The contents of this online review of the most recent Half Man Half Biscuit LP captures it all so perfectly:-

If Half Man Half Biscuit did not exist, it would be imperative to invent them. Since their formation nearly 30 years ago, their presence has been a necessity. In essence the vehicle for the observations, ramblings and creations of frontman Nigel Blackwell, they are a counterblast to the processes of modern life. Throughout changing times they have spanned the decades, released 12 full-length albums and dropped a thousand-and-one pop culture references; from BBC Radio’s Charles Nove to former England cricketer Fred Titmus.

Their approach to promoting their music is famously non-existent – a handful of UK gigs each year is normal. Even rarer are interviews of any kind. Blackwell himself states his biggest achievement, as “creating a situation for myself whereby I can get up of a morning and decide to go and tackle Bwlch Pen Barras on the bike, […] rather than report to a superior to await orders”. Their existence is somehow outside of the modern world, yet also a reaction to it. Merely by continuing to release and perform, Half Man Half Biscuit serve a greater purpose – to rally against the crap that life throws up with a wry smile, and also to take joy in life’s small and simple pleasures.

There have always been lessons to be learned from Blackwell’s timeless wit and wisdom. Some remain relevant after all these years. For views on pedestrian etiquette, see ‘National Shite Day’ and ‘L’enfer C’est Les Autres’. For a creepily accurate character assassination of Jimmy Savile see ‘I Left My Heart In Papworth General’, released all the way back in 1985. A few pearls can be found in these 13 tracks, too. The stand-out line this time is the following from ‘This One’s For Now’: “The greatest surface under foot is springy turf / Why does the winner of Mr Universe always come from earth?”. There are too many challengers to mention many more.

Going through their career in a box – incorrectly – labelled “comedy” has meant that HMHB have been often misunderstood and under-appreciated. There are, naturally, comedic elements but this is far from music for the sake of laughs and the humour is almost always dark. Satire is a strong word, but what they practice is, in a way, a satirical look at life – of the everyday, the mundane, mildly irritating and outright absurd.

I’ve recently been listening a lot of HMHB on my way to and from work. It’s the time of year when you set off to work and then return home in the cold and the dark so you need something to bring a smile to your face and make the journeys that bit more bearable. The thing is, I wasn’t sure whether or not to include them within this series, at this point anyway, as I’ve never quite got round to buying all of their albums – I have seven LPs (but none since 2008’s CSI Ambleside), two EPs and four singles in the collection – but then I thought to hell with it. I’ll make do with a ten-song compilation from the tracks I do own and think of it as my soundtrack for the winter of 14/15:-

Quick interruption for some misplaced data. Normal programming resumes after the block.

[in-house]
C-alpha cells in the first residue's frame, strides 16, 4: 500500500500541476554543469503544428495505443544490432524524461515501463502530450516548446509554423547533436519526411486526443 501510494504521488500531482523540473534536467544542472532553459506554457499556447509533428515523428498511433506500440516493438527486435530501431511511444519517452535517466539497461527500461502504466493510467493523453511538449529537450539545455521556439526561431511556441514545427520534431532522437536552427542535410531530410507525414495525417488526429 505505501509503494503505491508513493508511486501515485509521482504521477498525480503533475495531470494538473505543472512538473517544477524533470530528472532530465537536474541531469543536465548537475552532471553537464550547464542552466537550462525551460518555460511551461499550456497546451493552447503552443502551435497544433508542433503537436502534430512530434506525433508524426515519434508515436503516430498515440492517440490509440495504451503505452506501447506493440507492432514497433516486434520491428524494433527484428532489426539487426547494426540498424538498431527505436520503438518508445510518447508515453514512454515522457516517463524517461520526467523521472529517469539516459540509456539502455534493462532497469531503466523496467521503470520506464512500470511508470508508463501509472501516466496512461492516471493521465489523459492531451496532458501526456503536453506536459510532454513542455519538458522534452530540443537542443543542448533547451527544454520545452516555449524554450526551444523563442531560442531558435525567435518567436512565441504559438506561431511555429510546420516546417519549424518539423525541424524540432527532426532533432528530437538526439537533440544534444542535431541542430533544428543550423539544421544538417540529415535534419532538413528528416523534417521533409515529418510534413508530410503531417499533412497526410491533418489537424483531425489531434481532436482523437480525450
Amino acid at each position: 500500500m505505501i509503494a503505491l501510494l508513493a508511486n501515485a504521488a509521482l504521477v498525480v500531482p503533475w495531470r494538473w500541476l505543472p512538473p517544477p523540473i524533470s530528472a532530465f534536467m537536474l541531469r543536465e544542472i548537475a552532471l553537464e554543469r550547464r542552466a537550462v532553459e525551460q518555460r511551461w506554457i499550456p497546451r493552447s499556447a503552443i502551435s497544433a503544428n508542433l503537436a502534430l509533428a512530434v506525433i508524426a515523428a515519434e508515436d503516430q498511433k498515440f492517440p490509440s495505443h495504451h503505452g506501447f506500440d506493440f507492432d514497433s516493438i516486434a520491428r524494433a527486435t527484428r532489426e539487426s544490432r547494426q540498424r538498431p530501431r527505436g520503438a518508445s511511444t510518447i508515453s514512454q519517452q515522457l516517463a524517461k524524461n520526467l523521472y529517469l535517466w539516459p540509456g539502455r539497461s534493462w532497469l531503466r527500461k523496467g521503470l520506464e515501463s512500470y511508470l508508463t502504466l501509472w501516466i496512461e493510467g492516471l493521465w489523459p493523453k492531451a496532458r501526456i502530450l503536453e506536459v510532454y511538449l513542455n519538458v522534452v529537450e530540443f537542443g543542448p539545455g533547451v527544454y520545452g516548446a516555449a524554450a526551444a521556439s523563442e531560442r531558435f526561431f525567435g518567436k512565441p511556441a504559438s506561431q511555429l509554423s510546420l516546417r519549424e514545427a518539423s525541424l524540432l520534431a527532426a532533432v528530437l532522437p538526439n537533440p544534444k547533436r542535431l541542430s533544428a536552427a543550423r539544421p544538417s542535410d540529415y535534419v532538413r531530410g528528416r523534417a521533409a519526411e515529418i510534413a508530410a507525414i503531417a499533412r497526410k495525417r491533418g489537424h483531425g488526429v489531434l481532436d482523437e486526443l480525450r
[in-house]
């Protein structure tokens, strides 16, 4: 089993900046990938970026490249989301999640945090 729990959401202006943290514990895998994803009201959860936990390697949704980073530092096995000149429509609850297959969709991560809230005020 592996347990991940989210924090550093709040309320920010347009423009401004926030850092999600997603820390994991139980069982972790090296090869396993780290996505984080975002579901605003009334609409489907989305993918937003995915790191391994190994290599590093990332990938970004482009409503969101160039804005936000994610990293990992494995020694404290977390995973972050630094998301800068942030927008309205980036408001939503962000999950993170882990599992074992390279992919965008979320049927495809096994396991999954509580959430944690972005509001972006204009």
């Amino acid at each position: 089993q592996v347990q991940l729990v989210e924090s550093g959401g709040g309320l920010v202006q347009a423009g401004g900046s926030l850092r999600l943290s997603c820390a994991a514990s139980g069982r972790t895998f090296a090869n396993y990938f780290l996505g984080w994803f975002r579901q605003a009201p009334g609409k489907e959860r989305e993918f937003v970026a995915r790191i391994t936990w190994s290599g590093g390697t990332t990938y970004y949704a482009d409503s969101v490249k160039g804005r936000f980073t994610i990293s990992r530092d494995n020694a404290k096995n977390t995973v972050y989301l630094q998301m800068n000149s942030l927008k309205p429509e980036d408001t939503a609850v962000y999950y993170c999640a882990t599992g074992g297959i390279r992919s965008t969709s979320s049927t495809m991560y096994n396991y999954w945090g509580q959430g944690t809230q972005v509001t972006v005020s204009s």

Side A

1. The Trumpton Riots (Peel Session) 

As much as I had loved the debut LP Back In The D.H.S.S. I wasn’t sure if the band were really up to it. I hadn’t seen or heard them play live and I feared they would be a tuneless shambles. And then one night they appeared on my TV screen via The Whistle Test on BBC2 where they performed tracks from their new EP.

They were absolutely magnificent and my doubts were vanquished.

This is perhaps the quintessential HMHB song.  Trumpton, for those who might not know, was an imaginary town that featured in a children’s TV show animation from the late 60s. There had only been 13 episodes but they were on constant repeat and so they were ingrained in many a person’s pysche. But it took the genius of Nigel Blackwell to take the social disorder happening on the streets of the UK (and captured perfectly on Ghost Town by The Specials) and imagine it happening in Trumpton.

I’ve gone for the Peel Session from 1986 as it is a bit more manic sounding than the EP version and is closer in tone and sound to that unforgettable Whistle Test performance.

2. I Was A Teenage Armchair Honved Fan

A cracking indie tune backed by a lyric that namechecks an obscure Hungarian football team, and then comes up with a pretentiously marvellous couplet for making toast:-

I went dans la cuisine in a bilinguistic mood
And Morphy Richards popped up with the goods

It then takes the piss out of rock band clichés before closing out with an extended repeat of the song’s ultra catchy one-line chorus.  From the LP Back Again in The D.H.S.S. (1987)

 3.  Totness Bickering Fair